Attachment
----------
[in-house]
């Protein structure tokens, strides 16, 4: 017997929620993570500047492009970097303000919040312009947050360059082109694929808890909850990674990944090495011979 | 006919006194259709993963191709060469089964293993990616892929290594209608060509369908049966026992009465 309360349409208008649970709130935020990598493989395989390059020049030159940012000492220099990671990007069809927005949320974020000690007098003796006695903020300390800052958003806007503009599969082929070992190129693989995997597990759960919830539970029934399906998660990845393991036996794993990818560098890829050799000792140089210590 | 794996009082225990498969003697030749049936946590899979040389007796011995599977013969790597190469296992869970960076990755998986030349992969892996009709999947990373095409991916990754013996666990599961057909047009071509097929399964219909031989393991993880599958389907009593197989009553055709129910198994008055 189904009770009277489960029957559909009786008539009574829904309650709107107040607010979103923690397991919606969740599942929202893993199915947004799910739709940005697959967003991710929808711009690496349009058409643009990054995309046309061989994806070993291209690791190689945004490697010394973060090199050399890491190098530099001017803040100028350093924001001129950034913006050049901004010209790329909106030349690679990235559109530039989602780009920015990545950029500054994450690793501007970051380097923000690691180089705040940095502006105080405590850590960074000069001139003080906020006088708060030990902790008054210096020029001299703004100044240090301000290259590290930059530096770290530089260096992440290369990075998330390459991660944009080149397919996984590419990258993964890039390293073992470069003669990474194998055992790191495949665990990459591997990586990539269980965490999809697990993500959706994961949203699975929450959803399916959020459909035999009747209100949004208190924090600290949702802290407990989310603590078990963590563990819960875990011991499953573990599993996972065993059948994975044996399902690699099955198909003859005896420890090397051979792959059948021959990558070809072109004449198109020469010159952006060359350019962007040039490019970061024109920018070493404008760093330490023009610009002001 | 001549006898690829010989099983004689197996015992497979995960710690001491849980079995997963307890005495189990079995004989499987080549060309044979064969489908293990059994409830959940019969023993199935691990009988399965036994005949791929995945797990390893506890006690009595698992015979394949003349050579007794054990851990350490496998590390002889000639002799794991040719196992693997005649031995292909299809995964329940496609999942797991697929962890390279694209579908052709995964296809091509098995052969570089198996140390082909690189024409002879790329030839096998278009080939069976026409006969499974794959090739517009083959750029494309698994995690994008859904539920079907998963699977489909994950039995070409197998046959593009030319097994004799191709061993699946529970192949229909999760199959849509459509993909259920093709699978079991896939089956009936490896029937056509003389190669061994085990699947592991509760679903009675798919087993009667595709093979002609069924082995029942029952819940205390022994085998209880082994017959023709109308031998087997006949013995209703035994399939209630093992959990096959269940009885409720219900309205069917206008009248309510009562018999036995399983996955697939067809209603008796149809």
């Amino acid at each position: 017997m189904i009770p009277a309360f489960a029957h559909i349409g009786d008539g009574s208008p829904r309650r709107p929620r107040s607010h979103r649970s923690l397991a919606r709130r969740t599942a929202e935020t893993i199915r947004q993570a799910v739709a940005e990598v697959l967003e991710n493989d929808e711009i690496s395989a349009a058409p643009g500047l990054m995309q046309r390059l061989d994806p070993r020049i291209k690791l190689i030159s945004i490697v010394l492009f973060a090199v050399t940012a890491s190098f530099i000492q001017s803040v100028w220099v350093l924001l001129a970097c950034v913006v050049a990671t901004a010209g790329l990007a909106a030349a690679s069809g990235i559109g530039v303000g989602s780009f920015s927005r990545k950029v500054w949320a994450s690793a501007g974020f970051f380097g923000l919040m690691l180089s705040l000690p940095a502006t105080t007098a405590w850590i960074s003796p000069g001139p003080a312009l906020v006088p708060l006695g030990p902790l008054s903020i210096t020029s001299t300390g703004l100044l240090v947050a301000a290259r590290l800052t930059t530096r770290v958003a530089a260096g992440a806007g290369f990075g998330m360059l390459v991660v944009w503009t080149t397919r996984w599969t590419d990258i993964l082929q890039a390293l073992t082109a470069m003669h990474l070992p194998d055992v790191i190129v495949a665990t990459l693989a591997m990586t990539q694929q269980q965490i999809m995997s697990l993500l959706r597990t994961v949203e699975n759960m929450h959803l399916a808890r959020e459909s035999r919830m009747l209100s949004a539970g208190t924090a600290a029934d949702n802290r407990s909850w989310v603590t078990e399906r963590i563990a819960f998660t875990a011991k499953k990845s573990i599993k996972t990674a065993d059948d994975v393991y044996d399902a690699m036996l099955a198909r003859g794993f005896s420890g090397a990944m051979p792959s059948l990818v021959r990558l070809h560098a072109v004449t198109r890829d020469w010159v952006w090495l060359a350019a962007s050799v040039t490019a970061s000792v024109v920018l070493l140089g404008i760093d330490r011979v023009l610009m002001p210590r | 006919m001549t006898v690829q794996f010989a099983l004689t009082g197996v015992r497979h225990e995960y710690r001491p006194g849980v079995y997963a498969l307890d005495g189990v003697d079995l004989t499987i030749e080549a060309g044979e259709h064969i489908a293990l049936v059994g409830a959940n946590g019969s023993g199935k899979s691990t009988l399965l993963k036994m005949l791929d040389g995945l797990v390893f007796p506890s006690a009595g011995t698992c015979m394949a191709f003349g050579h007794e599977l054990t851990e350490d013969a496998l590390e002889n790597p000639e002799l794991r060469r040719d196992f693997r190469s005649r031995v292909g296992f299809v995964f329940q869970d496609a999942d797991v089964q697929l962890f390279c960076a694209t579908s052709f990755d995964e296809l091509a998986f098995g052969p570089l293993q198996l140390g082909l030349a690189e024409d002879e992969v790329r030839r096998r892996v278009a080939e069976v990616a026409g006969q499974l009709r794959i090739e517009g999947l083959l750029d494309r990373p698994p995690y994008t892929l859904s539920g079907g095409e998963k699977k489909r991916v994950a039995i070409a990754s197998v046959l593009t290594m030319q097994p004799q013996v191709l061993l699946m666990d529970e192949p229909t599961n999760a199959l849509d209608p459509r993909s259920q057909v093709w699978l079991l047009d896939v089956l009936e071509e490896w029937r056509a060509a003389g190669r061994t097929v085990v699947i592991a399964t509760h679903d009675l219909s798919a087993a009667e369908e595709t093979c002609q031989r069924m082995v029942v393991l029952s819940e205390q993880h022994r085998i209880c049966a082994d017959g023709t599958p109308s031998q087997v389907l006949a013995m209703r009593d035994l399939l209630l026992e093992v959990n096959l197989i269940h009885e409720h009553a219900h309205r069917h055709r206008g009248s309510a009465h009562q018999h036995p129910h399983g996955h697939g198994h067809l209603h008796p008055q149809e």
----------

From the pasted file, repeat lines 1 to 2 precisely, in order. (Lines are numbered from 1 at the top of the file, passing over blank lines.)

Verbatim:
[in-house]
């Protein structure tokens, strides 16, 4: 017997929620993570500047492009970097303000919040312009947050360059082109694929808890909850990674990944090495011979 | 006919006194259709993963191709060469089964293993990616892929290594209608060509369908049966026992009465 309360349409208008649970709130935020990598493989395989390059020049030159940012000492220099990671990007069809927005949320974020000690007098003796006695903020300390800052958003806007503009599969082929070992190129693989995997597990759960919830539970029934399906998660990845393991036996794993990818560098890829050799000792140089210590 | 794996009082225990498969003697030749049936946590899979040389007796011995599977013969790597190469296992869970960076990755998986030349992969892996009709999947990373095409991916990754013996666990599961057909047009071509097929399964219909031989393991993880599958389907009593197989009553055709129910198994008055 189904009770009277489960029957559909009786008539009574829904309650709107107040607010979103923690397991919606969740599942929202893993199915947004799910739709940005697959967003991710929808711009690496349009058409643009990054995309046309061989994806070993291209690791190689945004490697010394973060090199050399890491190098530099001017803040100028350093924001001129950034913006050049901004010209790329909106030349690679990235559109530039989602780009920015990545950029500054994450690793501007970051380097923000690691180089705040940095502006105080405590850590960074000069001139003080906020006088708060030990902790008054210096020029001299703004100044240090301000290259590290930059530096770290530089260096992440290369990075998330390459991660944009080149397919996984590419990258993964890039390293073992470069003669990474194998055992790191495949665990990459591997990586990539269980965490999809697990993500959706994961949203699975929450959803399916959020459909035999009747209100949004208190924090600290949702802290407990989310603590078990963590563990819960875990011991499953573990599993996972065993059948994975044996399902690699099955198909003859005896420890090397051979792959059948021959990558070809072109004449198109020469010159952006060359350019962007040039490019970061024109920018070493404008760093330490023009610009002001 | 001549006898690829010989099983004689197996015992497979995960710690001491849980079995997963307890005495189990079995004989499987080549060309044979064969489908293990059994409830959940019969023993199935691990009988399965036994005949791929995945797990390893506890006690009595698992015979394949003349050579007794054990851990350490496998590390002889000639002799794991040719196992693997005649031995292909299809995964329940496609999942797991697929962890390279694209579908052709995964296809091509098995052969570089198996140390082909690189024409002879790329030839096998278009080939069976026409006969499974794959090739517009083959750029494309698994995690994008859904539920079907998963699977489909994950039995070409197998046959593009030319097994004799191709061993699946529970192949229909999760199959849509459509993909259920093709699978079991896939089956009936490896029937056509003389190669061994085990699947592991509760679903009675798919087993009667595709093979002609069924082995029942029952819940205390022994085998209880082994017959023709109308031998087997006949013995209703035994399939209630093992959990096959269940009885409720219900309205069917206008009248309510009562018999036995399983996955697939067809209603008796149809």